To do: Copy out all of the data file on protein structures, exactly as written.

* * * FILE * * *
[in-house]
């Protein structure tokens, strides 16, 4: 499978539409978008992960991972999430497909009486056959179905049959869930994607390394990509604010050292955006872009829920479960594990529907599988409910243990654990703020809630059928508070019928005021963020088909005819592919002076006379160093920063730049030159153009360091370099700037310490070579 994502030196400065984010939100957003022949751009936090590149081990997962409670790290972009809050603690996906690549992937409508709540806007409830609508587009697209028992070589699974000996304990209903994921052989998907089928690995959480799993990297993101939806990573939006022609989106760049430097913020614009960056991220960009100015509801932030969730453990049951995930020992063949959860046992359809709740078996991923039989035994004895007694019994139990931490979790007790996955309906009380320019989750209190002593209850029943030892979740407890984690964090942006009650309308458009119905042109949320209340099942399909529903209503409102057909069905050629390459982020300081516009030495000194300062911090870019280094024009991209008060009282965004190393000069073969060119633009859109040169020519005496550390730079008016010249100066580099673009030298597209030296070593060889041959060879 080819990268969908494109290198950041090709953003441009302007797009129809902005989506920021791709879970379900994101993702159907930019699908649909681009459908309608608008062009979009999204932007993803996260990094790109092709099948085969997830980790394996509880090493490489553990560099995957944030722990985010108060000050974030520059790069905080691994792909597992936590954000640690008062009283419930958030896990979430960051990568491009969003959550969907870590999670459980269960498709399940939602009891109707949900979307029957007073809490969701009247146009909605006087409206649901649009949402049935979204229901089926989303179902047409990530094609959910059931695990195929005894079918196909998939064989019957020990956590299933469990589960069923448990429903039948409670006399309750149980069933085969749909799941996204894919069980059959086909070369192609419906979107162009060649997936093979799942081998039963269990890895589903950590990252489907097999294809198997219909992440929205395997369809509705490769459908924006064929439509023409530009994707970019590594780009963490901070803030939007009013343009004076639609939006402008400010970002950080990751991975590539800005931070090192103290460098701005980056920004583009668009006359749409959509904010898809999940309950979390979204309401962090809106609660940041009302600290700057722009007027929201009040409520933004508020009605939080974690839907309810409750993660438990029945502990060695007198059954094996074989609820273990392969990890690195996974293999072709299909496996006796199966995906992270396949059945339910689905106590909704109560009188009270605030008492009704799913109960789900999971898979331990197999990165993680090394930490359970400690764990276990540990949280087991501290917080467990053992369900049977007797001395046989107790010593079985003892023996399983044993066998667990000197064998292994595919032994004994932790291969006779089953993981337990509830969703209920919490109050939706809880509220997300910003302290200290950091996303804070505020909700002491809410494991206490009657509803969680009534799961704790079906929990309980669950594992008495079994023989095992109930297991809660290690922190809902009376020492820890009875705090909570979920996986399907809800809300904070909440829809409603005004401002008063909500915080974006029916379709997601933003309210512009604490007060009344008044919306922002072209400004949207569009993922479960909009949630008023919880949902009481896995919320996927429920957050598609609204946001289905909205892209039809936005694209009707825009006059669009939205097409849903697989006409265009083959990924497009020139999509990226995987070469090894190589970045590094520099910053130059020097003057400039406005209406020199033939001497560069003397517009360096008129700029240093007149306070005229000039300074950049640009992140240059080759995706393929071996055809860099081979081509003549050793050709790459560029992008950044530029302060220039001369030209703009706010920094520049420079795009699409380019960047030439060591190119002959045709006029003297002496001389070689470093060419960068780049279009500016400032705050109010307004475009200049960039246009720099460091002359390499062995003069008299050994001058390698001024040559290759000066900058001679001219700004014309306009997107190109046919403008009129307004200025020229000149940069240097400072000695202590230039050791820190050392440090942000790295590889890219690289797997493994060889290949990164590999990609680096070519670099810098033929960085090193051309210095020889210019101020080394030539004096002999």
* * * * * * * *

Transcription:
[in-house]
């Protein structure tokens, strides 16, 4: 499978539409978008992960991972999430497909009486056959179905049959869930994607390394990509604010050292955006872009829920479960594990529907599988409910243990654990703020809630059928508070019928005021963020088909005819592919002076006379160093920063730049030159153009360091370099700037310490070579 994502030196400065984010939100957003022949751009936090590149081990997962409670790290972009809050603690996906690549992937409508709540806007409830609508587009697209028992070589699974000996304990209903994921052989998907089928690995959480799993990297993101939806990573939006022609989106760049430097913020614009960056991220960009100015509801932030969730453990049951995930020992063949959860046992359809709740078996991923039989035994004895007694019994139990931490979790007790996955309906009380320019989750209190002593209850029943030892979740407890984690964090942006009650309308458009119905042109949320209340099942399909529903209503409102057909069905050629390459982020300081516009030495000194300062911090870019280094024009991209008060009282965004190393000069073969060119633009859109040169020519005496550390730079008016010249100066580099673009030298597209030296070593060889041959060879 080819990268969908494109290198950041090709953003441009302007797009129809902005989506920021791709879970379900994101993702159907930019699908649909681009459908309608608008062009979009999204932007993803996260990094790109092709099948085969997830980790394996509880090493490489553990560099995957944030722990985010108060000050974030520059790069905080691994792909597992936590954000640690008062009283419930958030896990979430960051990568491009969003959550969907870590999670459980269960498709399940939602009891109707949900979307029957007073809490969701009247146009909605006087409206649901649009949402049935979204229901089926989303179902047409990530094609959910059931695990195929005894079918196909998939064989019957020990956590299933469990589960069923448990429903039948409670006399309750149980069933085969749909799941996204894919069980059959086909070369192609419906979107162009060649997936093979799942081998039963269990890895589903950590990252489907097999294809198997219909992440929205395997369809509705490769459908924006064929439509023409530009994707970019590594780009963490901070803030939007009013343009004076639609939006402008400010970002950080990751991975590539800005931070090192103290460098701005980056920004583009668009006359749409959509904010898809999940309950979390979204309401962090809106609660940041009302600290700057722009007027929201009040409520933004508020009605939080974690839907309810409750993660438990029945502990060695007198059954094996074989609820273990392969990890690195996974293999072709299909496996006796199966995906992270396949059945339910689905106590909704109560009188009270605030008492009704799913109960789900999971898979331990197999990165993680090394930490359970400690764990276990540990949280087991501290917080467990053992369900049977007797001395046989107790010593079985003892023996399983044993066998667990000197064998292994595919032994004994932790291969006779089953993981337990509830969703209920919490109050939706809880509220997300910003302290200290950091996303804070505020909700002491809410494991206490009657509803969680009534799961704790079906929990309980669950594992008495079994023989095992109930297991809660290690922190809902009376020492820890009875705090909570979920996986399907809800809300904070909440829809409603005004401002008063909500915080974006029916379709997601933003309210512009604490007060009344008044919306922002072209400004949207569009993922479960909009949630008023919880949902009481896995919320996927429920957050598609609204946001289905909205892209039809936005694209009707825009006059669009939205097409849903697989006409265009083959990924497009020139999509990226995987070469090894190589970045590094520099910053130059020097003057400039406005209406020199033939001497560069003397517009360096008129700029240093007149306070005229000039300074950049640009992140240059080759995706393929071996055809860099081979081509003549050793050709790459560029992008950044530029302060220039001369030209703009706010920094520049420079795009699409380019960047030439060591190119002959045709006029003297002496001389070689470093060419960068780049279009500016400032705050109010307004475009200049960039246009720099460091002359390499062995003069008299050994001058390698001024040559290759000066900058001679001219700004014309306009997107190109046919403008009129307004200025020229000149940069240097400072000695202590230039050791820190050392440090942000790295590889890219690289797997493994060889290949990164590999990609680096070519670099810098033929960085090193051309210095020889210019101020080394030539004096002999």